As the pivotal leader of the movement his father started, Alexander Campbell never lost sight of the hope that the restoration of primitive Christianity would bring Christian unity, which, in turn, would hasten the return of Christ. By the end of his life, he had shifted his direction and embraced an even broader vision of unity, seeking “a common Christianity…in which all good men of all denominations agreed.”
Eva Jean Wrather was Alexander Campbell's modern-day biographer. At her death in 2001, she had written over 800,000 words about Campbell, covering over 3,200 pages. Duane Cummins, past president of Bethany College and past Moderator of the Christian Church (Disciples of Christ), acted as her editor, before and after her death, to structure her research and writing into a three-volume work entitled Alexander Campbell: Adventurer in Freedom.
I received an email notice this week from Amazon saying that Volume 3 has now been published. Here's the ground covered in each: Volume 1: the early years Volume 2: the Christian Baptist years - 1823 to 1830 Volume 3: Campbell's later years
Want to know what Disciples are thinking and writing about around the country? Disciple World has a listing of approximately 50 DOC bloggers. If you don't have time for the entire list, here are a few samples of Disciple diversity:
Thinking of web sites, here is a reminder to visit Disciple World, A Journal of News, Opinion, and Mission for the Christian Church (Disciples of Christ.) See there, the article by Verity Jones called "A Beautiful Tapestry of Diversity."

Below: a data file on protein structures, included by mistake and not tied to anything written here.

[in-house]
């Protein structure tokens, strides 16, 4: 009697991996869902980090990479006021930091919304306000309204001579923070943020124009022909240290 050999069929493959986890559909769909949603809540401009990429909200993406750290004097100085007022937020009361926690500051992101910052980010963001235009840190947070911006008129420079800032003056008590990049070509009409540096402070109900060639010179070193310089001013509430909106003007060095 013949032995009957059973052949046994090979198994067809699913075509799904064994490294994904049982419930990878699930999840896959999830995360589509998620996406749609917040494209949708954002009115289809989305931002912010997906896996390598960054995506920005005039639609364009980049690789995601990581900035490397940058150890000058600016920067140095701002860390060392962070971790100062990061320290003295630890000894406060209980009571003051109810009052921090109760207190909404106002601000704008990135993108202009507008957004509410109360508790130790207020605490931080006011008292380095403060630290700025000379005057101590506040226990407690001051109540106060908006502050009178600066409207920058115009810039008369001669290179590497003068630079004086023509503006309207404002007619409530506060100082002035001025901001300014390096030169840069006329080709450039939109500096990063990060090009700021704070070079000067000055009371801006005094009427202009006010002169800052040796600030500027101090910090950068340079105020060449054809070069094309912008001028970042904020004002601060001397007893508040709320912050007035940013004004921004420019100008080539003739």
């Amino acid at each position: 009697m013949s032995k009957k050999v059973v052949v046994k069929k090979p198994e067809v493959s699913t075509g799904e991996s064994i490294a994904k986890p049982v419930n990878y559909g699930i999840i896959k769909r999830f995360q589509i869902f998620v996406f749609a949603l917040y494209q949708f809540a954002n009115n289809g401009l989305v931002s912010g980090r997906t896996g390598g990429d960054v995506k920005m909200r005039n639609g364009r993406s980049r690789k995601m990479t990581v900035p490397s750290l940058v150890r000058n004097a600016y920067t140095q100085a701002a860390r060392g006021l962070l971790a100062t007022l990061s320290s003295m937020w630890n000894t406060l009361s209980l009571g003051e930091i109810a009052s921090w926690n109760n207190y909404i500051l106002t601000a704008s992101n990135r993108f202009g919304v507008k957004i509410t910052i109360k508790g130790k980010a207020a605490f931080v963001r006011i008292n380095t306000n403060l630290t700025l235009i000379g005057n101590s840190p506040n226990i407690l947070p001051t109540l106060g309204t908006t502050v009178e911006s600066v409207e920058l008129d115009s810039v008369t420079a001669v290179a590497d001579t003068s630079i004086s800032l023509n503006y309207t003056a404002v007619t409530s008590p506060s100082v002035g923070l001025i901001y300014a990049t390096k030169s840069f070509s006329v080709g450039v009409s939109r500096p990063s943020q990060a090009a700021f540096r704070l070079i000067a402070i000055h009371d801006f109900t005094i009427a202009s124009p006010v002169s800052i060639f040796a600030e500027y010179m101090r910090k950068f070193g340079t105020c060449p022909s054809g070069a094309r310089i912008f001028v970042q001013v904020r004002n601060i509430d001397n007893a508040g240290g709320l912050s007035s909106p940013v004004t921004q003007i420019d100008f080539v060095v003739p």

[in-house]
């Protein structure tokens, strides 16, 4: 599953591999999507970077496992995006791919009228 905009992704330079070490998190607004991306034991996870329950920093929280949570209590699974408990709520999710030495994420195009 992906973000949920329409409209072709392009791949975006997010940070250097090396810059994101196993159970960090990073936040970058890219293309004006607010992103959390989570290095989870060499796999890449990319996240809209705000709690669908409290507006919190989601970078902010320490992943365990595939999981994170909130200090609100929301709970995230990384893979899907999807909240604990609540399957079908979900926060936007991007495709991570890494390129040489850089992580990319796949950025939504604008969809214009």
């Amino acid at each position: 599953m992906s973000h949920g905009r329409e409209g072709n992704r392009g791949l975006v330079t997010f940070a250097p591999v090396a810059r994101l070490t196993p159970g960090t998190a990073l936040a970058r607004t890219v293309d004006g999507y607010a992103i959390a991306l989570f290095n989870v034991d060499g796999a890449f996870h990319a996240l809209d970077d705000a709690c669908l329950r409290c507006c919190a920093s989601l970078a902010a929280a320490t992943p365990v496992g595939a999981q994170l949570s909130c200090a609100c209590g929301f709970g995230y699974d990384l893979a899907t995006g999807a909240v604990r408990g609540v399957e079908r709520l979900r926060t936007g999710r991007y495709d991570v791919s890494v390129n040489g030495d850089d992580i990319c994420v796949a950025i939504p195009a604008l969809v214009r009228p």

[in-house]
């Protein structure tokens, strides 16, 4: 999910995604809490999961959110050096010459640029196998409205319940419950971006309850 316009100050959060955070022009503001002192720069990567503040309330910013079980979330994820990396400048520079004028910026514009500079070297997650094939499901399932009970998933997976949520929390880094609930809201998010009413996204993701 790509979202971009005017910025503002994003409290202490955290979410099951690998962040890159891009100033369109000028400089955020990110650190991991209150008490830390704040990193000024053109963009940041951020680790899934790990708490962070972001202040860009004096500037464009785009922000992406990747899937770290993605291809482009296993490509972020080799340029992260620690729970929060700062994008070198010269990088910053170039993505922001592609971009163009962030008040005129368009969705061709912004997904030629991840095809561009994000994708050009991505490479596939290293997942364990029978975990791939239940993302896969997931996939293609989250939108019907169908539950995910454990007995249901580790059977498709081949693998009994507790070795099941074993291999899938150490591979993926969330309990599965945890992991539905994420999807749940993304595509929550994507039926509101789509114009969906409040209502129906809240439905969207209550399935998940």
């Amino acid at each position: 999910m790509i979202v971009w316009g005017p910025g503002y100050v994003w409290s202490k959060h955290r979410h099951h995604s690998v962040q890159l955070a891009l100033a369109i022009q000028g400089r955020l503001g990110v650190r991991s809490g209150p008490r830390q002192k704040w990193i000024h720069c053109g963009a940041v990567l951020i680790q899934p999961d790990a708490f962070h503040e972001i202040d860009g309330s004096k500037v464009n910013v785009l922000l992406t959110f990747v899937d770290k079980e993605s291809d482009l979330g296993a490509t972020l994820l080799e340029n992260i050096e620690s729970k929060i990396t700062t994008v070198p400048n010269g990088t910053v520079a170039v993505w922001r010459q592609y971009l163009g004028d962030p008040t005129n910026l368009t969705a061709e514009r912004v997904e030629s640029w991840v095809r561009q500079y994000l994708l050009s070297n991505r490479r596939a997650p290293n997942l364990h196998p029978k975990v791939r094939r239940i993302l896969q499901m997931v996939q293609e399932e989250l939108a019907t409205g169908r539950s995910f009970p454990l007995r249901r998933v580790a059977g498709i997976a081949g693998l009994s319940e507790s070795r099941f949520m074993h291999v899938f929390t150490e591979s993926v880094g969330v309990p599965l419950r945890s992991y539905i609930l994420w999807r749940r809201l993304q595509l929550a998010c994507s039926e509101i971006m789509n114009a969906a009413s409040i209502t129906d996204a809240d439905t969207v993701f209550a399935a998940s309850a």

Jones and Disciple World co-editor, Sherri Wood Emmons, also have a new blog called Between the Lines. Check it out here.
Thanks to Tony Karrer at eLearning Technology for posting this YouTube video on Social Media. It speaks to the communication revolution happening around us and to us. And of course there are major implications for the church.
Excavations at Masada found 11 inscribed potsherds (ostraca) containing individual names. One of the names, ben Ya'ir, is believed to be that of Eleazar ben Ya'ir, leader of the Masada defenders (see above).
Josephus provides an account of how the defenders and their families chose to take their own lives rather than submit to the Romans who were on the verge of taking their stronghold. Lots (potsherds with names printed on them) were cast to determine which Jewish soldiers would take the lives of the others. This decision technique provides insight into Luke's account of the selection of the replacement for Judas through the casting of lots in Acts 1.